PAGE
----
Initially, we focused on seeing our friends without kids, because we were nervous about whether Nyla would be able to stay physically distant from other kids and vice versa. But in July, we began seeing friends with kids. In addition to the precautions above, Nyla and her friends wear masks. It was really nice for Nyla to finally interact with kids again, I didn’t realize how much she missed it until I saw her with her friends.

We know that socializing is a risk. We continue to set limits: for example, we don’t eat in restaurants, not even outdoors. But we believe social interaction is important, and we’ll need our friends and family to get through the next one to three years — so we’re trying to re-incorporate it into our lives as responsibly as possible. 

Travel: Planning Road Trips

Udai and I love to travel. Cancelling four vacations was among the hardest things for us to do when the pandemic began. (Fortunately we got full refunds for everything!) 

We do not feel safe flying until there is a vaccine or a cure for COVID-19 that has been proven to be widely effective. As a result, we’re starting to talk about road trips. 

Friends and family members have rented RVs for camping trips to avoid staying in hotels. If we decide to stay in a hotel on our next trip, we plan to sanitize everything when we arrive, bring our own sheets, decline housekeeping service during our stay, and order room service instead of eating in restaurants. 

We may forgo hotels entirely, though, and pick destinations where we can stay with family members. We’d feel much safer talking about precautions with our family beforehand than staying in a hotel with a large staff. But ask me again in another few months as I may decide to take the calculated risk of staying in a hotel since it would feel more like a real vacation!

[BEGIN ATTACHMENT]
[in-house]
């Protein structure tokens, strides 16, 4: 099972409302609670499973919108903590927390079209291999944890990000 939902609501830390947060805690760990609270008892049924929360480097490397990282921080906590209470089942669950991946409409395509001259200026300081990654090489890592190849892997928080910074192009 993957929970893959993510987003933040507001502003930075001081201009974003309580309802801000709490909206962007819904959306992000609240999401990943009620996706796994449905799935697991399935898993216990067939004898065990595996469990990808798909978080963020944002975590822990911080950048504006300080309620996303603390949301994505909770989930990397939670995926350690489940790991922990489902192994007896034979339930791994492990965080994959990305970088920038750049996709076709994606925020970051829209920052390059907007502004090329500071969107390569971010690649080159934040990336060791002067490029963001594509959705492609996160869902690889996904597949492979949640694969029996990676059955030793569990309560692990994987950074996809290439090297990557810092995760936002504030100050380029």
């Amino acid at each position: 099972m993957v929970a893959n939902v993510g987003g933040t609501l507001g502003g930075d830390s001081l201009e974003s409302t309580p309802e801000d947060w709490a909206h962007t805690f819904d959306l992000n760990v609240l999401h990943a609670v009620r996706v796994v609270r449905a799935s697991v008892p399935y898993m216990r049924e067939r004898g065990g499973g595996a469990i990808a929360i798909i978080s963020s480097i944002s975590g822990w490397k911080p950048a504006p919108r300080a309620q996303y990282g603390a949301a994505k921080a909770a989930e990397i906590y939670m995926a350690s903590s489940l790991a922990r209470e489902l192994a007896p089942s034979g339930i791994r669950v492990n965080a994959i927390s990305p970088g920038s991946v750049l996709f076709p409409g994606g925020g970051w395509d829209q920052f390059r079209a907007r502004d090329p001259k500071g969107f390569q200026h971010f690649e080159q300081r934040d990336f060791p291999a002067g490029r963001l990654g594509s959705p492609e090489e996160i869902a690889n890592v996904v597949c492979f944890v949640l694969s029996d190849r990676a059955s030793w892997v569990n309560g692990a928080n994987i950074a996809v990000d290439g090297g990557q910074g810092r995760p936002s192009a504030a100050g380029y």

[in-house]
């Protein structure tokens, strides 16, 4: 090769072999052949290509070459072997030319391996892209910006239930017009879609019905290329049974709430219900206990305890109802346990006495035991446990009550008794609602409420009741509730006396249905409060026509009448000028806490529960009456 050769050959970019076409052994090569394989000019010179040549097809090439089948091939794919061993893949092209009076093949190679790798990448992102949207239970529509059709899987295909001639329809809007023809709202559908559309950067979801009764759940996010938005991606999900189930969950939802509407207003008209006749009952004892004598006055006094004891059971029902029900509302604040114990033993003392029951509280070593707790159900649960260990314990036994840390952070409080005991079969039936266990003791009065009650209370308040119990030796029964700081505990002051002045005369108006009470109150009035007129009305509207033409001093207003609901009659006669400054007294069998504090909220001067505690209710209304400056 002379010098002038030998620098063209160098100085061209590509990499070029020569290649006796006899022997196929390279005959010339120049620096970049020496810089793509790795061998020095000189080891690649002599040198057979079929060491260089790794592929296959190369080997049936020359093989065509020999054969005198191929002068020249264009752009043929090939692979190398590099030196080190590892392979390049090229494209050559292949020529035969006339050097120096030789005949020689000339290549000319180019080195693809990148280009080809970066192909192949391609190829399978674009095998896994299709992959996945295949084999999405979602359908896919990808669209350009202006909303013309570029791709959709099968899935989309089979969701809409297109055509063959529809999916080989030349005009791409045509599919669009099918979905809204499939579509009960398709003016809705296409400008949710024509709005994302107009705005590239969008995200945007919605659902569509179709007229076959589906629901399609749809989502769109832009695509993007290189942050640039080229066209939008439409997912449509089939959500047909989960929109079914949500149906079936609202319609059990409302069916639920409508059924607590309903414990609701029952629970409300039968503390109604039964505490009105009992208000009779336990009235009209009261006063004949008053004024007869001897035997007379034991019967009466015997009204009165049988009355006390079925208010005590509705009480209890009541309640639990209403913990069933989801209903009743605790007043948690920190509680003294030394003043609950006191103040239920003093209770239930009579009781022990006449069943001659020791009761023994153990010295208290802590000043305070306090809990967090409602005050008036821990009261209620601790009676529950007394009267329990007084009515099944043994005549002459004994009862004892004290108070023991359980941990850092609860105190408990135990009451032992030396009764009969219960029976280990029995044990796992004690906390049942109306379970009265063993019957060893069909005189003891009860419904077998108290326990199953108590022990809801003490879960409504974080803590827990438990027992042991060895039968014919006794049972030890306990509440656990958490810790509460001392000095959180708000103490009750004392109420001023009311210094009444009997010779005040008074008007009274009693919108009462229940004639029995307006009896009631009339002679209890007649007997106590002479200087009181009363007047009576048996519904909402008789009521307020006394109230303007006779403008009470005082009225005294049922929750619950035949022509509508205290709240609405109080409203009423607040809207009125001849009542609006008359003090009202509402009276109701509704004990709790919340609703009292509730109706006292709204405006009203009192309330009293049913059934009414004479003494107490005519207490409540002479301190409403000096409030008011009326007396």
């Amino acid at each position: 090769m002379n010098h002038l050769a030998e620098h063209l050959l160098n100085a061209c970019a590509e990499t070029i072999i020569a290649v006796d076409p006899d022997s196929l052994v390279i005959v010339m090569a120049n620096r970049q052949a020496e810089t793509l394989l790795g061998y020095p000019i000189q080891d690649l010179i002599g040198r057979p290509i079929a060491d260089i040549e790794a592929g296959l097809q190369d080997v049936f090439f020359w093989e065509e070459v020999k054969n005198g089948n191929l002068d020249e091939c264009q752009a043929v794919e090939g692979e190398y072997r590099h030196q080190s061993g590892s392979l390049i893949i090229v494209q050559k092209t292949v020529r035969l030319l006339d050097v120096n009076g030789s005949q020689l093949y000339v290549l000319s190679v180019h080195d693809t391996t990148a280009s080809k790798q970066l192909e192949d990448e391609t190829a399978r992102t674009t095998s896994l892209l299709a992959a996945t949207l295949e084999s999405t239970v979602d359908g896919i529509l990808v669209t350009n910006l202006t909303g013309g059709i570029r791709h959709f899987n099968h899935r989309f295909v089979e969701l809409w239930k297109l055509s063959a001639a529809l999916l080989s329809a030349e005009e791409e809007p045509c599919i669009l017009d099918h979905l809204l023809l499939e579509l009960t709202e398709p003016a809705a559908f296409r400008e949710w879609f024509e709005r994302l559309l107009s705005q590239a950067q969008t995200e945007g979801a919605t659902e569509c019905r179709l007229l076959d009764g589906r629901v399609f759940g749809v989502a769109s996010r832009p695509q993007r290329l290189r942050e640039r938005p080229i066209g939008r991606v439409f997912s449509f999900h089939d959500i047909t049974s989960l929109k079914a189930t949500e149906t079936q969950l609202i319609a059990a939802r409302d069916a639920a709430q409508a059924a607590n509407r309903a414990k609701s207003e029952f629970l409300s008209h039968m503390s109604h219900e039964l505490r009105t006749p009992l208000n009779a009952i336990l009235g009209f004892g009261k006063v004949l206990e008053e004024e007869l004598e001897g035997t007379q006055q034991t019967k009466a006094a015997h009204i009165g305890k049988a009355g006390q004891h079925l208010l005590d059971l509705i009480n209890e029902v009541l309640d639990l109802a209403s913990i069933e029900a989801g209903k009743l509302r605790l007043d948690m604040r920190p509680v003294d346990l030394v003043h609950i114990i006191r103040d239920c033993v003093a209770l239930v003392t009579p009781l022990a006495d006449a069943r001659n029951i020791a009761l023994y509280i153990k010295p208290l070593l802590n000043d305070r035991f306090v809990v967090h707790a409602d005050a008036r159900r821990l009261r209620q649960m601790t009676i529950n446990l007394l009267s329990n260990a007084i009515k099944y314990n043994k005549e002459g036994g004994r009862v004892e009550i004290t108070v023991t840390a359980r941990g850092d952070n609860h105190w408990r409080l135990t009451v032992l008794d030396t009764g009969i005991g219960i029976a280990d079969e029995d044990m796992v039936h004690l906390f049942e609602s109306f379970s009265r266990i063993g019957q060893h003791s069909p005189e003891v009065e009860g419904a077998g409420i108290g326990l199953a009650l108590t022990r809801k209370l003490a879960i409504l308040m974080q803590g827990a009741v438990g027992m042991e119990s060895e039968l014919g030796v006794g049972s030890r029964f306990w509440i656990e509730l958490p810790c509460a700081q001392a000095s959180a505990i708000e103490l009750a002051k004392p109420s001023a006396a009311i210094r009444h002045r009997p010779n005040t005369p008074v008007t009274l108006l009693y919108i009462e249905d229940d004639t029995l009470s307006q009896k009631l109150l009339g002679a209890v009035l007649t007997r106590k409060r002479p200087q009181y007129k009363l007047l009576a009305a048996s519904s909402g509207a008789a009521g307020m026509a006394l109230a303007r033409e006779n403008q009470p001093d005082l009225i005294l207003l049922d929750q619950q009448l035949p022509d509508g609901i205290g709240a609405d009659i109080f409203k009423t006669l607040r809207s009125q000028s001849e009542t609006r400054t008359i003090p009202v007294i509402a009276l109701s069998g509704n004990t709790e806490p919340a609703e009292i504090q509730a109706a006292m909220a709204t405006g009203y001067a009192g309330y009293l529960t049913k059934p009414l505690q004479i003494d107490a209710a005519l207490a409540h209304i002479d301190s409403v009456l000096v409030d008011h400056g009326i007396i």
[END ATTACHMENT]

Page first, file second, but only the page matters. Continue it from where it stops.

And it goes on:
Getting Better at Staying Home

Although it’s been an extraordinarily difficult year, we’re beginning to appreciate aspects of this “new normal.” The three of us are all home much more than we used to be — even Udai, who continues to work at a hospital — and we’ve gotten much more quality time together than we’re used to.

Udai and I feel fortunate to still be working. And since we aren’t traveling, eating at restaurants, or paying for local activities, we’re spending significantly less money than we normally do. This has allowed us to save more money, which has in turn allowed us to donate to causes we support and develop more security for the uncertain future.

Finally, like everyone else, we’re doing whatever we can to stay rooted. Meditation and mindfulness practices have been essential to navigating the panic and frustration this year has often prompted. Even Nyla meditates — and I think it’s helping her too!

COVID-19 is looking more and more like a marathon rather than a sprint. These carefully calculated risks, we hope, will help us continue living fulfilling lives until scientists develop a vaccine or find an effective cure. Also, please wear a mask!